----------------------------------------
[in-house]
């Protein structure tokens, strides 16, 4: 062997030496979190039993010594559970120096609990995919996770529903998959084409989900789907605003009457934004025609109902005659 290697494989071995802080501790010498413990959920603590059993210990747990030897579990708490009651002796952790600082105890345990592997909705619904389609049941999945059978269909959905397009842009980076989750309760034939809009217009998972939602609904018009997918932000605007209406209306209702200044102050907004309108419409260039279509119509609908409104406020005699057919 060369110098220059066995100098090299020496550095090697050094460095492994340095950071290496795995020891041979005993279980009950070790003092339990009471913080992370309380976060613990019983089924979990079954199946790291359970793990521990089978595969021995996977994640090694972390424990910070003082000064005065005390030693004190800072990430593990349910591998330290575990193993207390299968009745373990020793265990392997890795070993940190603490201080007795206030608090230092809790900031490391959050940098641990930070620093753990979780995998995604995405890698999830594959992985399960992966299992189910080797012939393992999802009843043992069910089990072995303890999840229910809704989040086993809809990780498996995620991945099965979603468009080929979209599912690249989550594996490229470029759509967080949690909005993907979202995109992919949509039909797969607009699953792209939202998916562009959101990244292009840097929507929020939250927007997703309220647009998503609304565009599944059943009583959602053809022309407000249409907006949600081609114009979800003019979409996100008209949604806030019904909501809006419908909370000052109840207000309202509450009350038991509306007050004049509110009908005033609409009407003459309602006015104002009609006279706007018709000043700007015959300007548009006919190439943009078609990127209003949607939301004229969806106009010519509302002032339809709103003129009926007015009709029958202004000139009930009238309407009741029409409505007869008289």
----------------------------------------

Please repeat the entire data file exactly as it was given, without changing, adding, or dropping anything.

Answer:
[in-house]
């Protein structure tokens, strides 16, 4: 062997030496979190039993010594559970120096609990995919996770529903998959084409989900789907605003009457934004025609109902005659 290697494989071995802080501790010498413990959920603590059993210990747990030897579990708490009651002796952790600082105890345990592997909705619904389609049941999945059978269909959905397009842009980076989750309760034939809009217009998972939602609904018009997918932000605007209406209306209702200044102050907004309108419409260039279509119509609908409104406020005699057919 060369110098220059066995100098090299020496550095090697050094460095492994340095950071290496795995020891041979005993279980009950070790003092339990009471913080992370309380976060613990019983089924979990079954199946790291359970793990521990089978595969021995996977994640090694972390424990910070003082000064005065005390030693004190800072990430593990349910591998330290575990193993207390299968009745373990020793265990392997890795070993940190603490201080007795206030608090230092809790900031490391959050940098641990930070620093753990979780995998995604995405890698999830594959992985399960992966299992189910080797012939393992999802009843043992069910089990072995303890999840229910809704989040086993809809990780498996995620991945099965979603468009080929979209599912690249989550594996490229470029759509967080949690909005993907979202995109992919949509039909797969607009699953792209939202998916562009959101990244292009840097929507929020939250927007997703309220647009998503609304565009599944059943009583959602053809022309407000249409907006949600081609114009979800003019979409996100008209949604806030019904909501809006419908909370000052109840207000309202509450009350038991509306007050004049509110009908005033609409009407003459309602006015104002009609006279706007018709000043700007015959300007548009006919190439943009078609990127209003949607939301004229969806106009010519509302002032339809709103003129009926007015009709029958202004000139009930009238309407009741029409409505007869008289």